SAFFORD — The Gila Watershed Partnership’s Fall Plant Sale returned last weekend, bigger and better than ever.

The sale marks the second this year in the group’s inaugural year of plant sales.

Guests from as far Greenlee and Cochise counties numbered among those who arrived to take advantage of the many botanical offerings, according to Native Plant Nursery Manager Steve Plath. The GWP had found success at the spring plant sale; and by all accountsn the first day of the fall sale exceeded even those numbers.

“Yesterday was definitely our boom,” GWP Director Melanie Tluczek said, speaking with the Copper Era on Sunday. “We saw a lot of people in the morning. A lot of people came in before work, and a lot of people who were off came in. We were very happy with the turnout. It’s been a really fun sale, and we’ve had lots of enthusiasm.

“We’ve had a lot of people who’ve never heard of us before. That’s the one question we ask everyone when they walk in, ‘How did you hear about us? What brought you here?’ A lot of it was newspaper, Facebook and the posters around town. We’re just really happy with it.”

The GWP has been working on the format of the plant sale to see what people enjoy best. Last spring, the group partnered with the Graham County Chamber of Commerce to host a mixer onsite. This year, the focus was on workshops being offered.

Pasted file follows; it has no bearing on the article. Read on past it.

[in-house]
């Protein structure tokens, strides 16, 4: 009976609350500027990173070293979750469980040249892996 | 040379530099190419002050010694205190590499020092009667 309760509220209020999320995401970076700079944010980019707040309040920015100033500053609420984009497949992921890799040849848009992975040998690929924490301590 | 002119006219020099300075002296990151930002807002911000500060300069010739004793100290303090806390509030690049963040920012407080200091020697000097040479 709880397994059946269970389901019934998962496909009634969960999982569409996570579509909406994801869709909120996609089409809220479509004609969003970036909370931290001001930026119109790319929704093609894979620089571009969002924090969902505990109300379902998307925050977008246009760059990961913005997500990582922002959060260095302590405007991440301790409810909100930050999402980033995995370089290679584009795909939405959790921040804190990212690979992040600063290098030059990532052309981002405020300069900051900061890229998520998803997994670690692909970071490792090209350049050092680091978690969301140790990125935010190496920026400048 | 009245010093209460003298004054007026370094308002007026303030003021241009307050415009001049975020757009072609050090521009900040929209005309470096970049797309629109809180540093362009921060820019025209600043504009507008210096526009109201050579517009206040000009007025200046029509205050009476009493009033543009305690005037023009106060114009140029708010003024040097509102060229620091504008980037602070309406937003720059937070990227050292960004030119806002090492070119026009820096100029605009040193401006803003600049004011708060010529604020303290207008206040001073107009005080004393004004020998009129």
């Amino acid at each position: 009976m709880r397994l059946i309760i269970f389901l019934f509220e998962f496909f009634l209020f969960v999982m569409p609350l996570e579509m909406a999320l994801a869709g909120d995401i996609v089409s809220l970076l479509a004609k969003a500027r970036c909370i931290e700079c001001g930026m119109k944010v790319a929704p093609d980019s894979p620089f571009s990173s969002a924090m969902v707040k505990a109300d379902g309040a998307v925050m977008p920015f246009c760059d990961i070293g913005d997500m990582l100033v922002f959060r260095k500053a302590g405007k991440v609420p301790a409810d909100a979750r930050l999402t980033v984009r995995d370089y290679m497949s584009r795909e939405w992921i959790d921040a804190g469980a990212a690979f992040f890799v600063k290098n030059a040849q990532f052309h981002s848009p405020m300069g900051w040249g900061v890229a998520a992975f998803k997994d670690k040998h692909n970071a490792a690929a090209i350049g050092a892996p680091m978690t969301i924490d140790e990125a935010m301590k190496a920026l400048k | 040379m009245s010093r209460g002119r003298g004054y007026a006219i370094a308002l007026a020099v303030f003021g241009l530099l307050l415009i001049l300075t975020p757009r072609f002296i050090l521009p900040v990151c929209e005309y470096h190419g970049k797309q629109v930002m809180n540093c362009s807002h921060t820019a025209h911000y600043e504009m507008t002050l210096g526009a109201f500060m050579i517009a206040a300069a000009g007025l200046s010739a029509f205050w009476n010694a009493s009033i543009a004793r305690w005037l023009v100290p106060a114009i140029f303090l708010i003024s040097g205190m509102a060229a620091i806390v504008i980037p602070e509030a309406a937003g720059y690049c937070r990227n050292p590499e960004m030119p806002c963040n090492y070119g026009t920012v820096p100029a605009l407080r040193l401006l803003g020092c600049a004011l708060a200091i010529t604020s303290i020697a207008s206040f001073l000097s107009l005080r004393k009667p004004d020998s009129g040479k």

On Sunday, several guests joined Graham County Extension member and one of the GWP’s co-founders Bill Brandau for a workshop on rainwater harvesting.

“Tell me about your land,” he said, going around the table to hear about guests’ different land conditions.

Brandau is a decades-long veteran of the area and well familiar with its terrain. Discussing the water conditions going back as far as a century ago, Brandau said, “I can give you an average (of rainfall), but one of the things you will learn living out here is everyone has to find their place. The amount of water on your property won’t be the same as someone else. Rainwater harvesting isn’t rocket science. It can be as easy or as hard as you want to make it.”

Those who have missed out on both plant sales this year do not have to worry — Tluczek confirmed that the success of the sales ensures that it will continue to thrive and return in the spring.

“We’re going to do our spring sale and our fall sale, and they’re going to be a little bit different. We’re going to be doing something unique every time. Look forward to some fun things,” she said.

The GWP is an organization that works to improve and preserve the health of the Upper Gila Watershed for communities in Graham and Greenlee counties. Meetings are free and open to members of the public.

For more information go to www.gwpaz.org.

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